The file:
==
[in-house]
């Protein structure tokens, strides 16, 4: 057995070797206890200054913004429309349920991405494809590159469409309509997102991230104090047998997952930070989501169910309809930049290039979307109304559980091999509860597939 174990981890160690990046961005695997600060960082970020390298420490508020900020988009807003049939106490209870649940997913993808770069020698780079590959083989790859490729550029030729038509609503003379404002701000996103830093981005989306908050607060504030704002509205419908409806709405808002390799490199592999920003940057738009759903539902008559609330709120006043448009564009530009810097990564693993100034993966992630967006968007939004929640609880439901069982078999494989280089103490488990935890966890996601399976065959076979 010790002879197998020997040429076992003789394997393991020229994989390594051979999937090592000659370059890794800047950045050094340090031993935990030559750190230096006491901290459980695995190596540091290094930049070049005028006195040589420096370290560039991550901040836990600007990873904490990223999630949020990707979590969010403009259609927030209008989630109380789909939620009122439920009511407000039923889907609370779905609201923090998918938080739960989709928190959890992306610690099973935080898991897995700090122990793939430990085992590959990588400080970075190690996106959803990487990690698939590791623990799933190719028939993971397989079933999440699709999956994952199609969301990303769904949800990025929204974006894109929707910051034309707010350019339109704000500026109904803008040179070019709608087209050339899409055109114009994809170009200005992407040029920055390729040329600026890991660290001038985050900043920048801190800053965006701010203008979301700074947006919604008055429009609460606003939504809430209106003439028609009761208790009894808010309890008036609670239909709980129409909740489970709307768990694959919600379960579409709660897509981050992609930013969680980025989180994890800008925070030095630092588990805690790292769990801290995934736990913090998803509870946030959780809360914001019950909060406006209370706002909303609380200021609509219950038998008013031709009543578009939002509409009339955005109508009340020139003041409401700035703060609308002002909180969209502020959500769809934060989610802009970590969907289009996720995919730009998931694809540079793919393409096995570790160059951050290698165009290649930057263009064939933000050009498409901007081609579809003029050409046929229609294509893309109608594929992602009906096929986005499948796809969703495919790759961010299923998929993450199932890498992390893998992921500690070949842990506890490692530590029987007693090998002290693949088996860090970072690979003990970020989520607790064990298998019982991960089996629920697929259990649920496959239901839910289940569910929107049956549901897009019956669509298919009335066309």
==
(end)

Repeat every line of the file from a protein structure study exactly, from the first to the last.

[in-house]
């Protein structure tokens, strides 16, 4: 057995070797206890200054913004429309349920991405494809590159469409309509997102991230104090047998997952930070989501169910309809930049290039979307109304559980091999509860597939 174990981890160690990046961005695997600060960082970020390298420490508020900020988009807003049939106490209870649940997913993808770069020698780079590959083989790859490729550029030729038509609503003379404002701000996103830093981005989306908050607060504030704002509205419908409806709405808002390799490199592999920003940057738009759903539902008559609330709120006043448009564009530009810097990564693993100034993966992630967006968007939004929640609880439901069982078999494989280089103490488990935890966890996601399976065959076979 010790002879197998020997040429076992003789394997393991020229994989390594051979999937090592000659370059890794800047950045050094340090031993935990030559750190230096006491901290459980695995190596540091290094930049070049005028006195040589420096370290560039991550901040836990600007990873904490990223999630949020990707979590969010403009259609927030209008989630109380789909939620009122439920009511407000039923889907609370779905609201923090998918938080739960989709928190959890992306610690099973935080898991897995700090122990793939430990085992590959990588400080970075190690996106959803990487990690698939590791623990799933190719028939993971397989079933999440699709999956994952199609969301990303769904949800990025929204974006894109929707910051034309707010350019339109704000500026109904803008040179070019709608087209050339899409055109114009994809170009200005992407040029920055390729040329600026890991660290001038985050900043920048801190800053965006701010203008979301700074947006919604008055429009609460606003939504809430209106003439028609009761208790009894808010309890008036609670239909709980129409909740489970709307768990694959919600379960579409709660897509981050992609930013969680980025989180994890800008925070030095630092588990805690790292769990801290995934736990913090998803509870946030959780809360914001019950909060406006209370706002909303609380200021609509219950038998008013031709009543578009939002509409009339955005109508009340020139003041409401700035703060609308002002909180969209502020959500769809934060989610802009970590969907289009996720995919730009998931694809540079793919393409096995570790160059951050290698165009290649930057263009064939933000050009498409901007081609579809003029050409046929229609294509893309109608594929992602009906096929986005499948796809969703495919790759961010299923998929993450199932890498992390893998992921500690070949842990506890490692530590029987007693090998002290693949088996860090970072690979003990970020989520607790064990298998019982991960089996629920697929259990649920496959239901839910289940569910929107049956549901897009019956669509298919009335066309």